Comparing to a parameter-free model?

I’d like to compare predictions from a few different models to predictions of a parameter-free model. In more detail:

I’m comparing various models of similarity judgments between pairs of words. So the DV is a likert scale judgment from 1 (the pair of words are not at all similar) to 7 (the pair of words are very similar). My parameter-free model is just the cosine similarity between two words’ word2vec embeddings – you can evaluate this model by just correlating the cosine with the likert scale judgments of similarity. The different models I’m fitting basically learn weights on the different dimensions of word2vec. I’d like to be able to compare out-of-sample prediction accuracy between ordinary cosine similarity and these various fitted models, and show that the fitted models predict more accurately. Previously I had been doing that through explicit cross-validation, and getting out-of-sample spearman correlations for each model. But of course, refitting the model for k folds is costly, so I’d rather avoid that. I think I might be able to use something like the Vehtari LOO procedure, but I would need the approximate out of sample predictions, rather than the LOO score that pm.loo() provides.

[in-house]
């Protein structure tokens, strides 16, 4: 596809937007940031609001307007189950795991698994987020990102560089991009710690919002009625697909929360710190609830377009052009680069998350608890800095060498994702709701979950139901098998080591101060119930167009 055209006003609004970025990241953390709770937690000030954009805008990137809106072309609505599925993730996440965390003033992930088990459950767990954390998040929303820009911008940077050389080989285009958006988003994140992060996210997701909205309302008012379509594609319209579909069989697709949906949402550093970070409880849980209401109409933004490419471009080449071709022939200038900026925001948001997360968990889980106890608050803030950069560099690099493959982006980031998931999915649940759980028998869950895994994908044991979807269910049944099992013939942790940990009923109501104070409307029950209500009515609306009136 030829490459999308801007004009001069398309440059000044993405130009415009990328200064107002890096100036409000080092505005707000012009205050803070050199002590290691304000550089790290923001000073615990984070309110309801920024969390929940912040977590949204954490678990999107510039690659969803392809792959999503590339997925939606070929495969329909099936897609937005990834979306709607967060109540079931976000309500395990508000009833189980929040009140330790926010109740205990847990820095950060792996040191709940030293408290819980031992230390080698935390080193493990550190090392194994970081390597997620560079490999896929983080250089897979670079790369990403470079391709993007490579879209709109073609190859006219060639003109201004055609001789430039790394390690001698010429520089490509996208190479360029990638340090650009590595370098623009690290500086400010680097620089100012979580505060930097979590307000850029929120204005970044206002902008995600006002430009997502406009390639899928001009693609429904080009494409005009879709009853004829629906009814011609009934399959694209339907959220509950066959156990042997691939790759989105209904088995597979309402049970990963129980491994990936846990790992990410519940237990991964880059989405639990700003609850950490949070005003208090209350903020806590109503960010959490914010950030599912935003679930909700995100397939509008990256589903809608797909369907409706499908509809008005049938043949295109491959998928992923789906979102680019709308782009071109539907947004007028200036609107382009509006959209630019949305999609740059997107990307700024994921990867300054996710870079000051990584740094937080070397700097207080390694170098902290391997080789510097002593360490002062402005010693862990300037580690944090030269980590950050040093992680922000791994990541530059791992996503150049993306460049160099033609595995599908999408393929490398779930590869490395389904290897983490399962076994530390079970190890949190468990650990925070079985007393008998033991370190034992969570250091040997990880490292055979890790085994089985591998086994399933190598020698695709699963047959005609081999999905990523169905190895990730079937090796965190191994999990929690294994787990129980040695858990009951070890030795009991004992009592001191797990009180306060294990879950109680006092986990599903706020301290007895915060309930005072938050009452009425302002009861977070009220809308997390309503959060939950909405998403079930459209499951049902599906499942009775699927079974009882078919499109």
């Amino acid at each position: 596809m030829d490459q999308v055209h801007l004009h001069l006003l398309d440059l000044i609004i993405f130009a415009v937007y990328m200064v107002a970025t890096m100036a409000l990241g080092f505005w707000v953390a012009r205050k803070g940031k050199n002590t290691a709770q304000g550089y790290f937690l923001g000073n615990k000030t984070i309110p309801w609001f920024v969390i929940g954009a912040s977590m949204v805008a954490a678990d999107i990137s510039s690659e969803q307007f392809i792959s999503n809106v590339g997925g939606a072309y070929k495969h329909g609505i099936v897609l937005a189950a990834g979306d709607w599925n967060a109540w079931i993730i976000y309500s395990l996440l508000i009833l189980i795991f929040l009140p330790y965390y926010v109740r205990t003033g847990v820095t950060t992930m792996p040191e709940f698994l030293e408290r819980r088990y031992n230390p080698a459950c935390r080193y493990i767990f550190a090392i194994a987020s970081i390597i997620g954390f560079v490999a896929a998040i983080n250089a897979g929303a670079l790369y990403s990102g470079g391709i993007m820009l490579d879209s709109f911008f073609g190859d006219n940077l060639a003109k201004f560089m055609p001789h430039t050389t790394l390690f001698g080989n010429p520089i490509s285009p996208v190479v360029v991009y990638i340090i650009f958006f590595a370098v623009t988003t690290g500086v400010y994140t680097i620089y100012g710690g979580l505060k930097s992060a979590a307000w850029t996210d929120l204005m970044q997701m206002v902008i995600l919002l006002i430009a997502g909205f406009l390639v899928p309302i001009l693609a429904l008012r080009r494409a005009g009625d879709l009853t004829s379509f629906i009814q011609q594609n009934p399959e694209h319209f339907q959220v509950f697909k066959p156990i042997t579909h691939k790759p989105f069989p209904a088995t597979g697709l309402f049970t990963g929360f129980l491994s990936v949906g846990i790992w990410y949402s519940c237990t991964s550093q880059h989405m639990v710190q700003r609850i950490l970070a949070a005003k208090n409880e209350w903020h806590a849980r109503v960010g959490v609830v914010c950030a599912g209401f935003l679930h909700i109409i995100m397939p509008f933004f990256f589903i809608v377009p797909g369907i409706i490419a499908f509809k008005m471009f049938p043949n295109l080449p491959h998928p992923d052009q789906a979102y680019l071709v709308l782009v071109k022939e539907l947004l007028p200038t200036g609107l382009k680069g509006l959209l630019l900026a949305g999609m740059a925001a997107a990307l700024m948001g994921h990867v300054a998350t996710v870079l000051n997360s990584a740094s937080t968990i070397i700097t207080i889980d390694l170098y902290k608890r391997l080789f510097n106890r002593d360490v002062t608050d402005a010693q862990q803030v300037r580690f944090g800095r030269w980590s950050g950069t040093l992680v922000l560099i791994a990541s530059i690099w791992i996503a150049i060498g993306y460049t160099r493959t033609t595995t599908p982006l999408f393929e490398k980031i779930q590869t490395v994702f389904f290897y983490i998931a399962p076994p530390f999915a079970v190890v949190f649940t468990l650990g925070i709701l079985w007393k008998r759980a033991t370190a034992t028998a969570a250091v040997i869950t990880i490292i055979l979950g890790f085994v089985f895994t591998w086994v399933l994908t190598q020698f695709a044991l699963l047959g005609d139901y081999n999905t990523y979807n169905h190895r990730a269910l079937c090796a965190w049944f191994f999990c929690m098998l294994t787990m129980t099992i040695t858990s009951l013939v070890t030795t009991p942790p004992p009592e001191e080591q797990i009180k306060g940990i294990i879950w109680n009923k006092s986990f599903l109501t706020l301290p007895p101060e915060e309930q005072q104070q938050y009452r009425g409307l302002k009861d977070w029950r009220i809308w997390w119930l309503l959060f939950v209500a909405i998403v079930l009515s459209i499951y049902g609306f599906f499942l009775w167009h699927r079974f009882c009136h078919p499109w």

Is something like what I have in mind feasible with pymc3?

It might not be exactly what you’re looking for, but you could simulate “out-of-sample” data via a posterior predictive check (PPC). This gives you data simulated from the posterior predictive distribution. That is, per iteration of the PPC, you take a random draw from your unobserved stochastics, then take a random draw from the observed stochastics, creating a replica of your original data. Unsure how you compare this to your parameter-free model, perhaps you could calculate the pointwise difference from your real data, and (hopefully) this quantity will be smaller, on average, than the difference between your data and the prediction from the parameter-free model?

Hi, @sammosummo. Thanks for the reply, but if I fit the model on a dataset and just do PPC on that same dataset, it’s not out of sample. What I had been doing was PPC through cross-validation – fitting on the training set, and then doing PPC on the held out data set, and doing this for every several test-train splits. But I’d like to avoid that because (a) it requires fitting the model k times (I’ve been doing k=5), which is slow, and (b) it doesn’t use all the data to fit the model, thus hurting the relative performance against the parameter-free model.